Gina Greenlee, Author
If You Must Hold a Meeting…
I held a freakishly limited number of meetings during 20 years in the corporate world. I didn’t have time for them. Neither did the projects I managed. My top meeting tip? Hold as few as possible. If, however, you must hold a meeting:
Managing meetings effectively has much to do with what happens before attendees enter the conference room and after they leave.
When you do hold meetings, strategically select attendees. Don’t invite the world.
Keep to 30 minutes, 45 maximum. This should not be a challenge because truly productive work happens outside of meetings. If you work in a meet-to-death business culture, here’s your opportunity to be a positive deviant.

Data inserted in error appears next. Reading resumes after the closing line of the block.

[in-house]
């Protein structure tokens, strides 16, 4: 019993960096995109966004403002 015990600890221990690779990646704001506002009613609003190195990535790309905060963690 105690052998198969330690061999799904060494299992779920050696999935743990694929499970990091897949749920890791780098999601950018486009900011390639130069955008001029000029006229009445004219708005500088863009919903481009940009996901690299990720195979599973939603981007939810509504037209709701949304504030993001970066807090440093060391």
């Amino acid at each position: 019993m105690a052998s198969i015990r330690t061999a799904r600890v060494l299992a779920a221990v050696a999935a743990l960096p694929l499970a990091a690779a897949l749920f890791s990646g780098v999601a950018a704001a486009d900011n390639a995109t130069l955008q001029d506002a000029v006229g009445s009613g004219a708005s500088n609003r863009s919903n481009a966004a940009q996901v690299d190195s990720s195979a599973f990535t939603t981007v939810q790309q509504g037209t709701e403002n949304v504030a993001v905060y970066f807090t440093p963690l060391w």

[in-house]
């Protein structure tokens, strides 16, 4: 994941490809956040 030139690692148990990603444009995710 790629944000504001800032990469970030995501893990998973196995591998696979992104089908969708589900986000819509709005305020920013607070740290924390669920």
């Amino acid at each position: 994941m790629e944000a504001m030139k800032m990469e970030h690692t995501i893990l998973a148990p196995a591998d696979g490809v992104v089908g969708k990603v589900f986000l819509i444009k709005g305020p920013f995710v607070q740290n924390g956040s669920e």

Send a bulleted statement of intended accomplishment beforehand to focus participants. Be fun, engaging, authentic and brief.
Start exactly on time. Quickly establish a reputation that coming late to your meeting won’t fly. You do this not by calling people out but with your behavior. None of this, “Let’s wait until we’re all here before I dive into the important stuff.” No. Frontload your meeting with the high priority. Those who dribble in 3, 5 and 10 minutes late will quickly learn to show up on time for your meetings because everyone is talking about the meat of the subject, which is sailing over their heads.
Immediately – as in leave the meeting, walk to your office and craft the email – send a follow up documenting agreed upon actions. Not “minutes” (a/k/a regurgitation of conversation). Rather, who is going to do what by when? Often, you will receive “reply all” emails challenging what you’ve documented. Excellent! You now have a public (transparent) opportunity to hit the reset button (patch communication breakdowns) without holding another meeting (#1 tip). This behavior quickly establishes you as a Meeting Management Warrior. On the rare occasions you hold meetings, people will be more inclined to accept vs. duck your Outlook invite.